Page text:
The Impact of using Ensemble Generator Produced Precipitation Estimates on the Calibration of a Hydrological Model

Contributed by Christopher J. Skinner

The HEPEX Testbed Ensemble Representation of Rainfall Observation and Analysis Uncertainty was introduced in a previous blog post by Tim Bellerby. It aims to address some of the issues with representing uncertainty in precipitation observations by making use of ensemble simulation approaches and in the last few years I have been developing my research relevant to this Testbed, working with satellite rainfall estimates as one of Tim’s doctoral candidates.

The doctoral research I undertook used an ensemble simulation approach to generate an ensemble of modelled rainfall fields over the sparsely gauge Senegal River Basin – using the TAMSAT satellite rainfall estimation algorithm as the basis. Each of the rainfall fields generated was equiprobable and consistent with the input field, but also unique with the difference between the fields indicative of the uncertainty within the satellite rainfall estimate. A catchment estimate of daily precipitation was produced from each ensemble member and then used individually to drive a version of the Pitman lumped hydrological model of the Bakoye catchment, a still relatively large sub-catchment of the wider basin. The combined outputs are used to produce an ensemble prediction of daily discharge.


Figure 1 – Discharge Forecast Reliability plots for mean daily discharge volumes in Bakoye catchment, for the calibration period (left) and verification period (right). The red lines show ensemble discharges from the TAMSAT1 calibrated Pitman model, the green from the Pitman model calibrated using the daily mean of the ensembles, EnsMean, and the blue lines shows discharge from the Pitman model calibrated using the EnsAll method.

It is at this point of contact, between the ensemble inputs and a deterministic downstream model, where things get really interesting.

The plots in Figure 1 show the forecast reliability plots for the mean discharge volume, using the same ensemble inputs, but using them to drive the Pitman model with different sets of pre-calibrated parameters. The TAMSAT1 one set of parameters uses a deterministic precipitation estimate based on an adapted version of TAMSAT to produce daily rainfall. EnsMean is the daily mean from the set of ensembles, used as a deterministic estimate – this is statistical similar to TAMSAT1. The final parameter set, EnsAll, uses a novel method that incorporates each ensemble member into the calibration individually but performs the calibration collectively, based on minimising a collective score of error. Each calibration was performed automatically using Shuffled Complex Evolution (SCE-UA).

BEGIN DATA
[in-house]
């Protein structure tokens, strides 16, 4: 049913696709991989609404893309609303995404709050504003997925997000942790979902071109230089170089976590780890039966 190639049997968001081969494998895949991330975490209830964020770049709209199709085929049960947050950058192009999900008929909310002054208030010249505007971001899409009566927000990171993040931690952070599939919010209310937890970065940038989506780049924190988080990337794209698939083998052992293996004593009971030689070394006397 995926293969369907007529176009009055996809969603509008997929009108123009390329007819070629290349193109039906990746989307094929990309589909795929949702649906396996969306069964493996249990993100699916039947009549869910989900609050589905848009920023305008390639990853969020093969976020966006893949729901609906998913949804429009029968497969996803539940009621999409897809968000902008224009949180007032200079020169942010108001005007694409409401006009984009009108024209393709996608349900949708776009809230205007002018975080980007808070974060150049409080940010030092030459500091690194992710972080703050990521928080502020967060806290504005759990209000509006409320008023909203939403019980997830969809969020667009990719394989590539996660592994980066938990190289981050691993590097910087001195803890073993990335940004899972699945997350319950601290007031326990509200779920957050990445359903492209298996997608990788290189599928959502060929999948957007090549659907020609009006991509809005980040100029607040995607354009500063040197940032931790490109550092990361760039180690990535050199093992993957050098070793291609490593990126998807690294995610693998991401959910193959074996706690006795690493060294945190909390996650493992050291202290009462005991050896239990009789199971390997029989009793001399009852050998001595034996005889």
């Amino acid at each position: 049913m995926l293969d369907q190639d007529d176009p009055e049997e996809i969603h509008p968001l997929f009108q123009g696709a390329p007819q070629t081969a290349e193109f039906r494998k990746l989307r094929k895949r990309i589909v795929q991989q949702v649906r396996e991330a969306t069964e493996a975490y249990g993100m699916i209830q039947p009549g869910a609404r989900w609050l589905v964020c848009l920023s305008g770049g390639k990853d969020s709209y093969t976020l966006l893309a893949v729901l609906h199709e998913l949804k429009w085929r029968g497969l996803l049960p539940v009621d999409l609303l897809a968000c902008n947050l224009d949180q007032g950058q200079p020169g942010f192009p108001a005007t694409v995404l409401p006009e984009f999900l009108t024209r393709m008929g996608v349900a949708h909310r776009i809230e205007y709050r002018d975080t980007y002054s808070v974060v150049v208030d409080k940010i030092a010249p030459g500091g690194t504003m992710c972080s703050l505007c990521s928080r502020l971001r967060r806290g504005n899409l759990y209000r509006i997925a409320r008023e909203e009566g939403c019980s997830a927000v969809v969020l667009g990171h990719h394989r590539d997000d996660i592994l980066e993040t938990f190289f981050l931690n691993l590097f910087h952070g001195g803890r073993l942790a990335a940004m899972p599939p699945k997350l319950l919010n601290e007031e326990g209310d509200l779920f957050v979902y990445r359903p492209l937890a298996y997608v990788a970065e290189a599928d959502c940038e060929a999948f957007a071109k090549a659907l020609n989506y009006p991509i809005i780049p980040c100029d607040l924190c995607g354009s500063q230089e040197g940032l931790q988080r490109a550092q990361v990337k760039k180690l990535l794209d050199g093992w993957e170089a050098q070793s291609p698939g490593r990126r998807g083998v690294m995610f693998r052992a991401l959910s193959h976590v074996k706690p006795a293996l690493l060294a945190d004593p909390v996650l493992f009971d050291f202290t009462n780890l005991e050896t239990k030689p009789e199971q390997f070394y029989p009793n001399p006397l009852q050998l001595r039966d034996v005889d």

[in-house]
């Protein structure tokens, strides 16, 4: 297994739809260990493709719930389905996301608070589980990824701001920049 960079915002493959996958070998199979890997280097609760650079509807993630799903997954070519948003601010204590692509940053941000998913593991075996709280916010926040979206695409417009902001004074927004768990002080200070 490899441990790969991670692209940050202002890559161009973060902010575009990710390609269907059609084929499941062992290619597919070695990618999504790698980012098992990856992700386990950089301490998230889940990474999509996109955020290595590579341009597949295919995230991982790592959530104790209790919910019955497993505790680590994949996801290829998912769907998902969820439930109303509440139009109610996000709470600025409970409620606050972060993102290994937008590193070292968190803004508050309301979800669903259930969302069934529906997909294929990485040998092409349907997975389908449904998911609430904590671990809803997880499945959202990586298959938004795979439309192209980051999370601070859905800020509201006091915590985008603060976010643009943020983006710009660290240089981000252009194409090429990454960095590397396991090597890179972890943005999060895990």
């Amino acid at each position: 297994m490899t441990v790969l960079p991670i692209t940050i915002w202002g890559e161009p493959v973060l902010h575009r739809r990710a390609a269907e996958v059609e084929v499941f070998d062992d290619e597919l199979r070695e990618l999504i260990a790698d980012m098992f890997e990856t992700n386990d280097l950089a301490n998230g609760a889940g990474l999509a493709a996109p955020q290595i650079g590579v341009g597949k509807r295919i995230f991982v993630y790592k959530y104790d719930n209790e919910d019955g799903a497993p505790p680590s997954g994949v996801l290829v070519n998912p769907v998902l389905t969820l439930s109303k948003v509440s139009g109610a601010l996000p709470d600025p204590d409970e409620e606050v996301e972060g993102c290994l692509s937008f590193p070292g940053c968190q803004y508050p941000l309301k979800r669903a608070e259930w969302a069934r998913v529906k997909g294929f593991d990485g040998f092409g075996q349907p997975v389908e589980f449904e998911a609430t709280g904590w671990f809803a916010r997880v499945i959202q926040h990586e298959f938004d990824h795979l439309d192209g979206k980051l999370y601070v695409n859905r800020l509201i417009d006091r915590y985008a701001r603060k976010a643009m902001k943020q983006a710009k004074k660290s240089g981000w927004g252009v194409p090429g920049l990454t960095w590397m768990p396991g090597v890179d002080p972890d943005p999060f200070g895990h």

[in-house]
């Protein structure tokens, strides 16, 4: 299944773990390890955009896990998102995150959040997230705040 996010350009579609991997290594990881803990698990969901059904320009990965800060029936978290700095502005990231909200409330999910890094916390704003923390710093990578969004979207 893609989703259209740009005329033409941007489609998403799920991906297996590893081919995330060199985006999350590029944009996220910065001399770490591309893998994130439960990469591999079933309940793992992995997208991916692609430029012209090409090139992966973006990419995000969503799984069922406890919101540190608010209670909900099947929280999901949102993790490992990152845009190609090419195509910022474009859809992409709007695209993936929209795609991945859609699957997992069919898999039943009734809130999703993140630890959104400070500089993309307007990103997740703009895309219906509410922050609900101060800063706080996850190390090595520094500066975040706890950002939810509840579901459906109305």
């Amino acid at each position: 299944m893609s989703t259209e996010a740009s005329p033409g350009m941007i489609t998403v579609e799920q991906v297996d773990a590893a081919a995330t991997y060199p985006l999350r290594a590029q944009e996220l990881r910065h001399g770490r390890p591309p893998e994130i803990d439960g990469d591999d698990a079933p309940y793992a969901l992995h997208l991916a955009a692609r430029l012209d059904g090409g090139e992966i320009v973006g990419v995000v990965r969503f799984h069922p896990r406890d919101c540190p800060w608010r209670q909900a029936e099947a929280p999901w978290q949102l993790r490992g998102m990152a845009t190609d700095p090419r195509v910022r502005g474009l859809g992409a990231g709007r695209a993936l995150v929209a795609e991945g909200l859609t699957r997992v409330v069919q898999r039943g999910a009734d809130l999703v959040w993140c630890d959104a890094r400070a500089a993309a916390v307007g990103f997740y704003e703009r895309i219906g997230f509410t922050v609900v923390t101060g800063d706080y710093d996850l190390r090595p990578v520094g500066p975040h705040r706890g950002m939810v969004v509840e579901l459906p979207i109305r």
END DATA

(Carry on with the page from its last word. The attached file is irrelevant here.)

What was found was that the use of ensemble inputs, produced by an ensemble generator, has implications for model calibration. It is not sufficient to assume that the downstream application can be pre-calibrated by what is considered to be a representative deterministic estimate, as it was seen that even using a mean of the ensembles for the calibration results in a loss of forecast reliability – there was also a general loss in model performance.  Although an ensemble based approach is ideally required with regards to the model structure and parameter uncertainty of the downstream model, this needs to be based on the full set of ensemble inputs as individual estimates and not a deterministic estimate.

This is just one aspect of what Tim described as the “enormous unexplored potential in this topic”, and as this field, and the Testbed, takes off and grows it will become increasingly important to understand the influences of using ensemble inputs to drive, and calibrate, downstream environmental models.

If you would like to know more I will be presenting a poster on this on Tuesday, April 29, at EGU 2014  in the session Precipitation: from measurement to modelling and application in catchment hydrology. More results from this research will also be presented in a paper that is currently in the process of submission to the Journal of Hydrology.


  1. Great results! Just a little nitty-gritty comment: people will always be curious about the frequencies of different probability classes. Does the 80% probability class contain 3 or 30 cases? A common habit is to show that in a small staple diagram where there is space left (upper left?)

  2. Thank you, Anders. Yes, you’re right, and I have these on the figures prepared for the paper (plus a lot more detail).

    On another note – last week my poster at EGU was moved to an oral slot on the Monday, 14:30, in Rm 6.

Leave a Reply

Your email address will not be published. Required fields are marked *

This site uses Akismet to reduce spam. Learn how your comment data is processed.